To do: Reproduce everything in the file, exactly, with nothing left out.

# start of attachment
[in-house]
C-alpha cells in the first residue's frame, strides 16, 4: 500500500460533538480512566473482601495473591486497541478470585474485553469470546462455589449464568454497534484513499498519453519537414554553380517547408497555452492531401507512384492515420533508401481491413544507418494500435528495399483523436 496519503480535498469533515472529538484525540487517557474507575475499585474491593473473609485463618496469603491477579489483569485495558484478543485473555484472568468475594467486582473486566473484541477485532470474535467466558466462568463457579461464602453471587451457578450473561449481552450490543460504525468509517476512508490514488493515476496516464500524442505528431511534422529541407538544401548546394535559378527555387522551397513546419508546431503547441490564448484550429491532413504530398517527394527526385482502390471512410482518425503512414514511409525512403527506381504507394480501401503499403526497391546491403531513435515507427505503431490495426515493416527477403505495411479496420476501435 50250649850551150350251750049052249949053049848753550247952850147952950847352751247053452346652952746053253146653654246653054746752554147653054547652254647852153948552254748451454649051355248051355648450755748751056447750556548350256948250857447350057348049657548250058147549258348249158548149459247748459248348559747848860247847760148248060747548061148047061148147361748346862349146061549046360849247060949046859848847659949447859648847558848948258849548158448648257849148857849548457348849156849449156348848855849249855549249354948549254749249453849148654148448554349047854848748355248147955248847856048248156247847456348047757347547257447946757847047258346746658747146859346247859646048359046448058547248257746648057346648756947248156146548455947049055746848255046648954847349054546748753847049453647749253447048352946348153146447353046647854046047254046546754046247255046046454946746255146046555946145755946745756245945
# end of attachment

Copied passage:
[in-house]
C-alpha cells in the first residue's frame, strides 16, 4: 500500500460533538480512566473482601495473591486497541478470585474485553469470546462455589449464568454497534484513499498519453519537414554553380517547408497555452492531401507512384492515420533508401481491413544507418494500435528495399483523436 496519503480535498469533515472529538484525540487517557474507575475499585474491593473473609485463618496469603491477579489483569485495558484478543485473555484472568468475594467486582473486566473484541477485532470474535467466558466462568463457579461464602453471587451457578450473561449481552450490543460504525468509517476512508490514488493515476496516464500524442505528431511534422529541407538544401548546394535559378527555387522551397513546419508546431503547441490564448484550429491532413504530398517527394527526385482502390471512410482518425503512414514511409525512403527506381504507394480501401503499403526497391546491403531513435515507427505503431490495426515493416527477403505495411479496420476501435 50250649850551150350251750049052249949053049848753550247952850147952950847352751247053452346652952746053253146653654246653054746752554147653054547652254647852153948552254748451454649051355248051355648450755748751056447750556548350256948250857447350057348049657548250058147549258348249158548149459247748459248348559747848860247847760148248060747548061148047061148147361748346862349146061549046360849247060949046859848847659949447859648847558848948258849548158448648257849148857849548457348849156849449156348848855849249855549249354948549254749249453849148654148448554349047854848748355248147955248847856048248156247847456348047757347547257447946757847047258346746658747146859346247859646048359046448058547248257746648057346648756947248156146548455947049055746848255046648954847349054546748753847049453647749253447048352946348153146447353046647854046047254046546754046247255046046454946746255146046555946145755946745756245945